The American Botanical Council (ABC) has published their latest Adulteration Bulletin and it addresses our industry’s most widely used herb: Arnica. Adulteration of this source material can be devastating to homeopathic manufacturers who heavily rely on it for topical products.
ABC’s Bulletin notes that some raw materials labeled as “Arnica montana” actually contain Mexican arnica, also called false arnica (Heterotheca inuloides), and in some instances other yellow-flowering species from the Asteraceae family. The Bulletin provides information on the cultivation and harvest of arnica, as well as listing known adulterants, and potential therapeutic and/or safety issues with the adulterating species. Most importantly, it provides analytical approaches to detect such adulterants.
Stefan Gafner, technical director of the Botanical Adulterants Program, explained: “The occurrence of arnica adulteration with Heterotheca inuloides has been known for over half a century and is readily detected by macroscopic, microscopic, chemical, and/or DNA analysis. Nevertheless, reports as recent as 2012 show that arnica adulteration is still quite common in the marketplace. Some of this may be due to the use of the common name ‘arnica’ for a number of different plant species, particularly in Spanish-speaking communities. However, the comparatively high price for the authentic arnica raw material has also provided an incentive for economically motivated adulteration.”
Mark Blumenthal, executive director of ABC adds, “Our research suggests that it is possible that a considerable amount of the ‘arnica’ being used in some of these products may be adulterated with a totally different species. We hope that industry members will heed this Bulletin and double- and triple-check their incoming arnica raw materials to ensure that they are purchasing the authentic arnica plant.”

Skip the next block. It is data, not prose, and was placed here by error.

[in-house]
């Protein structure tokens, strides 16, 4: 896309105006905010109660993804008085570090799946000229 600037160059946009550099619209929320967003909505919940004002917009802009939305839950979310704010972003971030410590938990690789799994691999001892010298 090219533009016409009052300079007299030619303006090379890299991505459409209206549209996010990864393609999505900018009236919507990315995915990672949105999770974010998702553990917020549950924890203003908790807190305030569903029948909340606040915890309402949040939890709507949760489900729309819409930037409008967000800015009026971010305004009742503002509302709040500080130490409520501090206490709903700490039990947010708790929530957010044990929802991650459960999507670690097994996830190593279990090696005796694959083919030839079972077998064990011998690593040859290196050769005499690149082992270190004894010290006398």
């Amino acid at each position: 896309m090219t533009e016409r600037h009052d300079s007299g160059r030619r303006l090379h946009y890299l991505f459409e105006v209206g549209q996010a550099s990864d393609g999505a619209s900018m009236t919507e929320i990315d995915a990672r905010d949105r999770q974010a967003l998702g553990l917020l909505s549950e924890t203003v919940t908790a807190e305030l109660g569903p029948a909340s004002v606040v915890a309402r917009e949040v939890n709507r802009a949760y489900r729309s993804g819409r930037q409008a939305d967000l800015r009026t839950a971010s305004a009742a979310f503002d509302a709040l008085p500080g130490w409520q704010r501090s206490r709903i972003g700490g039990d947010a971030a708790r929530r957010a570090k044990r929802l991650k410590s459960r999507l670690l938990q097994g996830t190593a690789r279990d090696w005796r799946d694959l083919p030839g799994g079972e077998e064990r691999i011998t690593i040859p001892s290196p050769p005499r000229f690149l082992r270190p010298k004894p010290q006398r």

As noted in a previous NetworkNews issue, the goal of the Botanical Adulterant Bulletins is to provide accounts of ongoing issues related to botanical identity and adulteration, thus allowing quality control personnel and lab technicians to be informed on adulteration problems that are apparently widespread and/or that may imply safety concerns. As with all publications in the program, the Bulletins are freely accessible to American Botanical Council (ABC) members and registered users on the program’s website.
The Arnica Bulletin is the sixth publication in the series of Botanical Adulterants Bulletins. The Bulletins on goldenseal (Hydrastis canadensis) root and rhizome and black cohosh (Actaea racemosa) root and rhizome were published in June 2016, preceded in April by the first three Bulletins on bilberry (Vaccinium myrtillus) fruit extract, grape (Vitis vinifera) seed extract, and skullcap (Scutellaria lateriflora) herb. To learn more, visit ABC-AHP-NCNPR Botanical Adulterants Program.